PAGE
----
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For most people budgets, like diets, are about deprivation.  And that’s why neither work in a lot of cases. But it doesn’t have to be that way. As a financial adviser, I discovered that there are two great truths about budgeting.

Sherpa’s two truths about Budgeting:

  • You can’t out earn bad spending habits

  • When a budget is in tune with your values, it is liberating and sustainable

Kate Moss, the model, is famous for saying you have to want to be skinny more than you want chocolate cake. “Nothing tastes as good as skinny feels”. Although I don’t recommend the Kate Moss diet, she hit the nail on the head. What Kate means is that if you know what really matters to you, and your daily diet aligns with that, then it’s easy to reach your goal. Same goes for budgets.

I prefer to think of a budget as a spending plan. Attitude is everything; if you think of your budget this way, it really is about freedom:

How can I spend what I’ve got and achieve what I really want?


The core benefit of a budget is that it creates boundaries which free you to focus on what’s essential. These days, many of us suffer from ‘choice overload’ which can lead to stress and procrastination. A well-constructed spending plan is like a protective financial bubble that simplifies your daily choices and alleviates stress.


Despite the fact that we spend more time in formal education than our parents did, most of us still don’t know what healthy spending looks like. We are surrounded by media which delivers a false impression of what is realistic for most.

Follow the 50/30/20 rule:

  • 50% of your take home pay (maximum) should go to CHORE spending - the stuff you spend but doesn't give you any particular pleasure when you spend it. You notice these things only by their absence. I call these SURVIVE expenses. They include housing, utilities, food, insurance and transport.

  • 30% or more of your pay should go to stuff that makes you feel good.  I call these LIVE expenses and they include looking good, feeling good, going out, and entertainment.

  • 20% or more should go towards your goals.  I call these GROW expenses and they include paying off your debts, saving for big items you will buy in future years, preparing for retirement or saving for, and paying off your home.

I learnt this rule from my father, who learnt it from his father.  The 50/30/20 Rule has stood the test of time and it works all over the world. It was made popular in the early 1990’s by US Senator Elizabeth Warren and her daughter Amelia in their book All Your Worth.  It works because it is simple, powerful and achieves balance between the demands on our income.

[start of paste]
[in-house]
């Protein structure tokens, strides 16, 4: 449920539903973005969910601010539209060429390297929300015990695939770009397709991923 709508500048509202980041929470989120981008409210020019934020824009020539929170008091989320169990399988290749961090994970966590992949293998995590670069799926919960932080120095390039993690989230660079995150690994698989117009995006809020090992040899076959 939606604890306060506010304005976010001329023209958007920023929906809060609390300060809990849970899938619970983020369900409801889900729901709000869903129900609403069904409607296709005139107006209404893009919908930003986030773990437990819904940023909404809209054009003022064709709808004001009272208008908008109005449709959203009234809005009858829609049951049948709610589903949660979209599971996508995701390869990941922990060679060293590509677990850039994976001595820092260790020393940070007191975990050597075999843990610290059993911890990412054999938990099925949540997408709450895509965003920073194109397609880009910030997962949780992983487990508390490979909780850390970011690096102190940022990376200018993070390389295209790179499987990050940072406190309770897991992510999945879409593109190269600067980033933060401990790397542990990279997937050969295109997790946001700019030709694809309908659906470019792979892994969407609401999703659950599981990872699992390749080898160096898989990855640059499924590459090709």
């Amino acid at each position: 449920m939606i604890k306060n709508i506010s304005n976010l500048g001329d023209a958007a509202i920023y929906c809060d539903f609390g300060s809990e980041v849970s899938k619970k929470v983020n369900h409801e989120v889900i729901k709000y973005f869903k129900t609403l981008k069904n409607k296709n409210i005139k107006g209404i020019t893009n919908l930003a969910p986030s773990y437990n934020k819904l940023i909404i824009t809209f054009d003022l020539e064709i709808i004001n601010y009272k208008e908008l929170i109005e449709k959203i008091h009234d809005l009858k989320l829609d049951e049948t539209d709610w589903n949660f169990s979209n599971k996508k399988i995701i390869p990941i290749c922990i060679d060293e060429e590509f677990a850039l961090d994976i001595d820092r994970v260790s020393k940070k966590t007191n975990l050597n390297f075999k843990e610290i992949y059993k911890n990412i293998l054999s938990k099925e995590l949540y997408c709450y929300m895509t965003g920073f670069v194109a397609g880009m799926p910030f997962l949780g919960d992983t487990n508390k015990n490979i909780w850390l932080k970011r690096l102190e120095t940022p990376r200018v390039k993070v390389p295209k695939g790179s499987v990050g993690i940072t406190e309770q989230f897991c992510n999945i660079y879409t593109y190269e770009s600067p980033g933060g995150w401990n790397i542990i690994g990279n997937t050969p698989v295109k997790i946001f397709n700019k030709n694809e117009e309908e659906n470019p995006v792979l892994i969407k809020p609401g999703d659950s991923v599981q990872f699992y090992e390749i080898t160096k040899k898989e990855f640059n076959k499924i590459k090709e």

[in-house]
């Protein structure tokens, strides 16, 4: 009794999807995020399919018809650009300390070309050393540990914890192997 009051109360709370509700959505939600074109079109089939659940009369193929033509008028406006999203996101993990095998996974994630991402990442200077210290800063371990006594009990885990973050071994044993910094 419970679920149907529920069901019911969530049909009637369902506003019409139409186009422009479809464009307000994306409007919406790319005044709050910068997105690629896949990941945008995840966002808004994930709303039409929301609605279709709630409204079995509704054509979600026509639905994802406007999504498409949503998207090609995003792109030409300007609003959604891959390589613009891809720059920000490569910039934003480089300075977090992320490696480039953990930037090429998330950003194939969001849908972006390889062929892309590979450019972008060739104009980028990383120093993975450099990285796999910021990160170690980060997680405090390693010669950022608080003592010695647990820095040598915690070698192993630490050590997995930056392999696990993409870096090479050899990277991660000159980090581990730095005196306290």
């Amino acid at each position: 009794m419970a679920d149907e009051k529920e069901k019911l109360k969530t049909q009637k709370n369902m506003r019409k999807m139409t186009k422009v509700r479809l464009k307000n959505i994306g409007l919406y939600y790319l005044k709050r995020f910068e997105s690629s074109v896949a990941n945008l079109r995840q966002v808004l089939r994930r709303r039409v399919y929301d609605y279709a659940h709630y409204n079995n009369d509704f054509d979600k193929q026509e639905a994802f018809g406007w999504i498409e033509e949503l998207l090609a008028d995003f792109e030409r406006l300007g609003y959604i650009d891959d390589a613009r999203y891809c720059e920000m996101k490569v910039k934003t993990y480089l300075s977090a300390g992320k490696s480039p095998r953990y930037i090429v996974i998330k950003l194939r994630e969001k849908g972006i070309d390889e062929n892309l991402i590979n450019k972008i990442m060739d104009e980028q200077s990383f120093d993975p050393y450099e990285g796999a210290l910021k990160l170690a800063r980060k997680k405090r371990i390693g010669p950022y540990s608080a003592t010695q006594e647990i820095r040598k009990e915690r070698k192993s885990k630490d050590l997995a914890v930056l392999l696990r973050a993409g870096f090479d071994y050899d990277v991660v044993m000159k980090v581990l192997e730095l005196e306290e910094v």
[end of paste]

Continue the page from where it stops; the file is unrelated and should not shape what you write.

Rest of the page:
If you allocate 20% of your pay to goals first,  you will feel like you are moving ahead, without placing too much strain on your spending. If you keep your fixed (SURVIVE) costs to 50% or less, you have more room for fun stuff.

Step 3: Tailor for your specific situation

The 50/30/20 rule is a goal, from time to time it will vary. For example, if you still live with your parents and you’re still paying off student debts, you will probably allocate more to LIVE and GROW. First home buyers in city areas may allocate more to SURVIVE as mortgage payments in the early days of your loan and other home expenses may be higher, so it can take a while for pay rises to reduce mortgage payments (as a proportion of your income). New parents may have a softer focus on long term goals while income is low during maternity leave.

A great budget is one that leaves you feeling great, and importantly, empowered. When you think of your budget as a tool to help you get what you really want, deprivation gives way to empowerment. And best of all, you’re on the way to living the life you want with the money you have. Now go put that budget to work.

Vince Scully


With over 25 years in Financial Services from consulting to management, Vince Scully is the go-to guy for wealth management and financial advice. Vince founded the Calliva Group; a fund manager, product issuer, advisor and lender to Government and private clients. Vince is an advisor to the Wealth Management Industry, and prior to his role as CEO at Calliva, a senior member of Macquarie bank’s infrastructure team.

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